Below is a photo of the round pegaga which you can use as water plants for your aquarium (I use them in my aquarium anyway) and as food. Talk about versatility!
Pegaga - as ornamental plants, as food, as aquarium decoration
Pegaga – as ornamental plants, as food, as aquarium decoration

Daun kaduk (wild betel leaf) is also an ulam I have though I have yet to harvest and eat this. It is quite precious as it’s still growing and it seems to take forever to grow! (Update 2015: I noticed that if you let daun kaduk grow on the ground, it grows so much faster!).
It is not daun sireh – daun kaduk is softer and you can usually find this when you eat the appetiser, Mieng Kham, in Thai restaurants. This is the leaf you use to wrap the peanuts, dried prawns, chillies and all that yummy condiments. It is also used in Nyonya dishes such as perut ikan and otak-otak.
Glossy daun kaduk
Glossy daun kaduk

I also have daun setawar – I know it’s medicinal but is it an ulam? When I was in school, we used to pluck the leaves and use them as bookmarks! Apparently, it was magic to us kids because the “anak” (or baby plants) will grow from the sides of the leaf.
Daun setawar
Daun setawar

What disappoints me is that although my chili plants are growing and flower all the time, I have yet to see any real chilis! Any chili expert grower can tell me why?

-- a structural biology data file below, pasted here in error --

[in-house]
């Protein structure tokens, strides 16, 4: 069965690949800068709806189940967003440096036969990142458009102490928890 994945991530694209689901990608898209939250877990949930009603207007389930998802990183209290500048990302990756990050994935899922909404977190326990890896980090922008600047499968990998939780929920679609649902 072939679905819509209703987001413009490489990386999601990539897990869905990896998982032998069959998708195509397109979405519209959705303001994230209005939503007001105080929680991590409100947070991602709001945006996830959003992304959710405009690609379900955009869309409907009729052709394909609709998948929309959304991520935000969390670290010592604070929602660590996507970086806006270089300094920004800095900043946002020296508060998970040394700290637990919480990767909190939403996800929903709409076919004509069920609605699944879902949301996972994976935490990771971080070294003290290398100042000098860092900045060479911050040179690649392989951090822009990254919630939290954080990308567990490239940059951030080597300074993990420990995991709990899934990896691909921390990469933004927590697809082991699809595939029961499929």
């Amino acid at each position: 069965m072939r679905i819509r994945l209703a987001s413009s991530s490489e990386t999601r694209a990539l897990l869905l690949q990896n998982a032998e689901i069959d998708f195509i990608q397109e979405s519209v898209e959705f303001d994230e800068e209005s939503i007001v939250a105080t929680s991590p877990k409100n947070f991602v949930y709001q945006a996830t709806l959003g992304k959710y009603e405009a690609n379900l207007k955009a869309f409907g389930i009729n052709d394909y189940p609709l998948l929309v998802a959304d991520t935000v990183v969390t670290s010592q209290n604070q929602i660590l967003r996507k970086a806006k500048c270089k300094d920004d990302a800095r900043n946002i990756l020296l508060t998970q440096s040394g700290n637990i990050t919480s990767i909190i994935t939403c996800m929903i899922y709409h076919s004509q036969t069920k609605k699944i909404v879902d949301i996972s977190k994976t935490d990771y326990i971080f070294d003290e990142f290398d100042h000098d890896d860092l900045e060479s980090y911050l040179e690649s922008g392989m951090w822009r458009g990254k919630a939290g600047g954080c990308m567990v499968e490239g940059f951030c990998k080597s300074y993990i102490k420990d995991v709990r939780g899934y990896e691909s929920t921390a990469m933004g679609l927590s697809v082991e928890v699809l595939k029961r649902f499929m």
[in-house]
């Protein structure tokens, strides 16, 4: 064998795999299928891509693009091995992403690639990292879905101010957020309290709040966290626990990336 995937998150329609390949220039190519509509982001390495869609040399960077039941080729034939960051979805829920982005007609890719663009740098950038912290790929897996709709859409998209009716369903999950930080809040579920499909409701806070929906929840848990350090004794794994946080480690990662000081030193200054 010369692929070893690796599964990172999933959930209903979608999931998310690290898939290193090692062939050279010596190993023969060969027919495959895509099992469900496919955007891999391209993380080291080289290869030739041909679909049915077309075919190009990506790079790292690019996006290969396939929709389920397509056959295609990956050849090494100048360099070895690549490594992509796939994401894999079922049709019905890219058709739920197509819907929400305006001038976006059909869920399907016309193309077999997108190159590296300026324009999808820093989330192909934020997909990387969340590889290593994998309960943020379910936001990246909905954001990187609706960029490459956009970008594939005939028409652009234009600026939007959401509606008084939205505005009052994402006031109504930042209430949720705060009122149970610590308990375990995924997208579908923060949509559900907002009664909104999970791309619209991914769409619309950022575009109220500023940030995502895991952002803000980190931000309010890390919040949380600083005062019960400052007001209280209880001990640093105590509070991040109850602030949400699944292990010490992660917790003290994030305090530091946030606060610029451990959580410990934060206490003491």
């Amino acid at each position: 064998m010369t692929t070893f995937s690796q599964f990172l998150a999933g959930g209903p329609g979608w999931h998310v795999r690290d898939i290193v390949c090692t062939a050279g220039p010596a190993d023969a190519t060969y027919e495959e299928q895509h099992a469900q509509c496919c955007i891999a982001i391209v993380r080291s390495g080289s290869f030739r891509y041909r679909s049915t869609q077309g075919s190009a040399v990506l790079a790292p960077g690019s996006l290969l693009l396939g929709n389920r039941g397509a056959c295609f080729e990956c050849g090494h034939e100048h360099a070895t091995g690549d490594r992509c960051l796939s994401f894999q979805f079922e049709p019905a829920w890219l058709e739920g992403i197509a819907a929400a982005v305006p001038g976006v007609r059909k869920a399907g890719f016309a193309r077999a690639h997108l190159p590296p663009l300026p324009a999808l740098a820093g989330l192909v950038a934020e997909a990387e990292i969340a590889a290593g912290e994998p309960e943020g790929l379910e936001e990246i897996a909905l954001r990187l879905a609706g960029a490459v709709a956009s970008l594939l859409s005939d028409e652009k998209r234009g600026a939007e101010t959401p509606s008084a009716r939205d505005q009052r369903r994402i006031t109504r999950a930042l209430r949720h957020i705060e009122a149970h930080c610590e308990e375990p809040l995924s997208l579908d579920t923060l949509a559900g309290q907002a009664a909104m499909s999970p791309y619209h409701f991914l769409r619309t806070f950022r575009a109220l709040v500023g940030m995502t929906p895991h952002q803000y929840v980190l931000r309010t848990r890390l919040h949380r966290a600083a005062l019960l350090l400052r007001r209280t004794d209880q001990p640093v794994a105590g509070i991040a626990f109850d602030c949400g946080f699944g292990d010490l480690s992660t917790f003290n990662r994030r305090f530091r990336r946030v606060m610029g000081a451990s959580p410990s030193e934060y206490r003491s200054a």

The Heady Smell of Herbs

I’ve been dutifully composting my food scraps using the 10-pot system and it’s been about 7 months now.
Don of Green Crusaders (that’s him below) taught me this system and since using it, I’ve never had to throw out any food scraps! I have actually reduced the amount of rubbish I throw out as I compost mostly everything (except unedible and inorganic stuff).
This is Don, the tireless eco crusader!
I can safely report that all’s fine and I couldn’t tell you how pleased I was to find big, fat earthworms in my compost a few months ago. Earthworms make the job easier! Of course besides the earthworms, there’s a host of bugs, milipedes, ants and such but that’s part and parcel of the composting process.
But there is no smell. No stink. That is the beauty of Don’s 10-pot system. It’s really simple once you get the system all set up. And you don’t need to buy those plastic bins or composting contraptions which look really huge and ugly.